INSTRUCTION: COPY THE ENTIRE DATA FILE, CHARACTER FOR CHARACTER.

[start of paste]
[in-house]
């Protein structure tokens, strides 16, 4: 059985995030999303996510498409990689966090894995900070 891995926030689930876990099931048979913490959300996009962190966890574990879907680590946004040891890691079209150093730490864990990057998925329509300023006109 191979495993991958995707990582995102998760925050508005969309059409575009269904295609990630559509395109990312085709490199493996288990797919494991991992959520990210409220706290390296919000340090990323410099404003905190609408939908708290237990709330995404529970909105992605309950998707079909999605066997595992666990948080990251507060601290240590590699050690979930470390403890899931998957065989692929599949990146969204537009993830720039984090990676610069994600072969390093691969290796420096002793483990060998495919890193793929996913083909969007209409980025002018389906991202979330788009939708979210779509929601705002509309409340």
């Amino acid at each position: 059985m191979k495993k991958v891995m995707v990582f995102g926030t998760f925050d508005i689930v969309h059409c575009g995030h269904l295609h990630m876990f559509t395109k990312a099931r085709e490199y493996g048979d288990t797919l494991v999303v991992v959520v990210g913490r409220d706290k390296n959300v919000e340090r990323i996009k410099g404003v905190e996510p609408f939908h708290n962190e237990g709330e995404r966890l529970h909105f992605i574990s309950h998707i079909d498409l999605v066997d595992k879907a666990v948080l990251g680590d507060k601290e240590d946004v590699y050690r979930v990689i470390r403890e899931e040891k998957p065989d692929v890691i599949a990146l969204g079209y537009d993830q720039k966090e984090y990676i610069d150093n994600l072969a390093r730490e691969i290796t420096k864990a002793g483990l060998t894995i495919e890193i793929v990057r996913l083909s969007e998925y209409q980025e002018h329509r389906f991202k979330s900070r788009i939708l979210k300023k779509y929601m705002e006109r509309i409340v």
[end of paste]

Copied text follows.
[in-house]
């Protein structure tokens, strides 16, 4: 059985995030999303996510498409990689966090894995900070 891995926030689930876990099931048979913490959300996009962190966890574990879907680590946004040891890691079209150093730490864990990057998925329509300023006109 191979495993991958995707990582995102998760925050508005969309059409575009269904295609990630559509395109990312085709490199493996288990797919494991991992959520990210409220706290390296919000340090990323410099404003905190609408939908708290237990709330995404529970909105992605309950998707079909999605066997595992666990948080990251507060601290240590590699050690979930470390403890899931998957065989692929599949990146969204537009993830720039984090990676610069994600072969390093691969290796420096002793483990060998495919890193793929996913083909969007209409980025002018389906991202979330788009939708979210779509929601705002509309409340």
């Amino acid at each position: 059985m191979k495993k991958v891995m995707v990582f995102g926030t998760f925050d508005i689930v969309h059409c575009g995030h269904l295609h990630m876990f559509t395109k990312a099931r085709e490199y493996g048979d288990t797919l494991v999303v991992v959520v990210g913490r409220d706290k390296n959300v919000e340090r990323i996009k410099g404003v905190e996510p609408f939908h708290n962190e237990g709330e995404r966890l529970h909105f992605i574990s309950h998707i079909d498409l999605v066997d595992k879907a666990v948080l990251g680590d507060k601290e240590d946004v590699y050690r979930v990689i470390r403890e899931e040891k998957p065989d692929v890691i599949a990146l969204g079209y537009d993830q720039k966090e984090y990676i610069d150093n994600l072969a390093r730490e691969i290796t420096k864990a002793g483990l060998t894995i495919e890193i793929v990057r996913l083909s969007e998925y209409q980025e002018h329509r389906f991202k979330s900070r788009i939708l979210k300023k779509y929601m705002e006109r509309i409340v």